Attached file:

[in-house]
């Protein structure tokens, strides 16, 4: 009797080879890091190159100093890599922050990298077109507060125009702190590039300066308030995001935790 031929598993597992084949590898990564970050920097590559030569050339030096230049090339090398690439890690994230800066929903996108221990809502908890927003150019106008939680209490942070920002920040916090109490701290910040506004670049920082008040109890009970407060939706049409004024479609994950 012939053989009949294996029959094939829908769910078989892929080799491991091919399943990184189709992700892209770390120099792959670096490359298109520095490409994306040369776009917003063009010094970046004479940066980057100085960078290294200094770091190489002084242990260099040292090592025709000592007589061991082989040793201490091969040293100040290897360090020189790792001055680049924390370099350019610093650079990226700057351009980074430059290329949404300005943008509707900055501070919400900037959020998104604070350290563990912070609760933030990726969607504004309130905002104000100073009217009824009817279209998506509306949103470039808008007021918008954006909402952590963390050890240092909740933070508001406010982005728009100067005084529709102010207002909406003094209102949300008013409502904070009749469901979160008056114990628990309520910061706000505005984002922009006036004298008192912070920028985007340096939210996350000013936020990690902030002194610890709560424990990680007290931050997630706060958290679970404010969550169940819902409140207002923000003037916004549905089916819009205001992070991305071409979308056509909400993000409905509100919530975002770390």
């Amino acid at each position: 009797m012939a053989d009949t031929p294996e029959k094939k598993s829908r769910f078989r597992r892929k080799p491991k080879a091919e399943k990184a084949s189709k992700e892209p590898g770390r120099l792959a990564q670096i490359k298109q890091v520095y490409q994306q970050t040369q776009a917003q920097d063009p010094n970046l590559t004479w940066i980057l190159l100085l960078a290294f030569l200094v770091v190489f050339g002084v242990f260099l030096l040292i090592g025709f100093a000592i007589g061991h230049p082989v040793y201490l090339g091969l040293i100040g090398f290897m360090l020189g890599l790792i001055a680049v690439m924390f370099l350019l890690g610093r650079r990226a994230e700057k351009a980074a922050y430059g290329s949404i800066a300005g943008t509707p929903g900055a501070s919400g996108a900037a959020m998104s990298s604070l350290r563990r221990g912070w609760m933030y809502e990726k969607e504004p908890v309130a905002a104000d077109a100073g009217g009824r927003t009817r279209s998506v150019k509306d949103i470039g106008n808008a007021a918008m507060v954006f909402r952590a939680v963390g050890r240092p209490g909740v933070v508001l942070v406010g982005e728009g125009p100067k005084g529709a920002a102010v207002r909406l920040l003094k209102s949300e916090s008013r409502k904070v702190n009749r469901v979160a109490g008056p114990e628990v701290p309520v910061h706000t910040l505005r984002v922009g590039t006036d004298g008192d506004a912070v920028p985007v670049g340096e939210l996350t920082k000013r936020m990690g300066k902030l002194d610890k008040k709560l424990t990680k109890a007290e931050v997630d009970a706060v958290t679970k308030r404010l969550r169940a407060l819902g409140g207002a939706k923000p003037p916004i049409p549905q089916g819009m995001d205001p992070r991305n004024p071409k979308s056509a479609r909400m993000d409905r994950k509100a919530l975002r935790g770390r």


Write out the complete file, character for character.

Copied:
[in-house]
């Protein structure tokens, strides 16, 4: 009797080879890091190159100093890599922050990298077109507060125009702190590039300066308030995001935790 031929598993597992084949590898990564970050920097590559030569050339030096230049090339090398690439890690994230800066929903996108221990809502908890927003150019106008939680209490942070920002920040916090109490701290910040506004670049920082008040109890009970407060939706049409004024479609994950 012939053989009949294996029959094939829908769910078989892929080799491991091919399943990184189709992700892209770390120099792959670096490359298109520095490409994306040369776009917003063009010094970046004479940066980057100085960078290294200094770091190489002084242990260099040292090592025709000592007589061991082989040793201490091969040293100040290897360090020189790792001055680049924390370099350019610093650079990226700057351009980074430059290329949404300005943008509707900055501070919400900037959020998104604070350290563990912070609760933030990726969607504004309130905002104000100073009217009824009817279209998506509306949103470039808008007021918008954006909402952590963390050890240092909740933070508001406010982005728009100067005084529709102010207002909406003094209102949300008013409502904070009749469901979160008056114990628990309520910061706000505005984002922009006036004298008192912070920028985007340096939210996350000013936020990690902030002194610890709560424990990680007290931050997630706060958290679970404010969550169940819902409140207002923000003037916004549905089916819009205001992070991305071409979308056509909400993000409905509100919530975002770390």
């Amino acid at each position: 009797m012939a053989d009949t031929p294996e029959k094939k598993s829908r769910f078989r597992r892929k080799p491991k080879a091919e399943k990184a084949s189709k992700e892209p590898g770390r120099l792959a990564q670096i490359k298109q890091v520095y490409q994306q970050t040369q776009a917003q920097d063009p010094n970046l590559t004479w940066i980057l190159l100085l960078a290294f030569l200094v770091v190489f050339g002084v242990f260099l030096l040292i090592g025709f100093a000592i007589g061991h230049p082989v040793y201490l090339g091969l040293i100040g090398f290897m360090l020189g890599l790792i001055a680049v690439m924390f370099l350019l890690g610093r650079r990226a994230e700057k351009a980074a922050y430059g290329s949404i800066a300005g943008t509707p929903g900055a501070s919400g996108a900037a959020m998104s990298s604070l350290r563990r221990g912070w609760m933030y809502e990726k969607e504004p908890v309130a905002a104000d077109a100073g009217g009824r927003t009817r279209s998506v150019k509306d949103i470039g106008n808008a007021a918008m507060v954006f909402r952590a939680v963390g050890r240092p209490g909740v933070v508001l942070v406010g982005e728009g125009p100067k005084g529709a920002a102010v207002r909406l920040l003094k209102s949300e916090s008013r409502k904070v702190n009749r469901v979160a109490g008056p114990e628990v701290p309520v910061h706000t910040l505005r984002v922009g590039t006036d004298g008192d506004a912070v920028p985007v670049g340096e939210l996350t920082k000013r936020m990690g300066k902030l002194d610890k008040k709560l424990t990680k109890a007290e931050v997630d009970a706060v958290t679970k308030r404010l969550r169940a407060l819902g409140g207002a939706k923000p003037p916004i049409p549905q089916g819009m995001d205001p992070r991305n004024p071409k979308s056509a479609r909400m993000d409905r994950k509100a919530l975002r935790g770390r």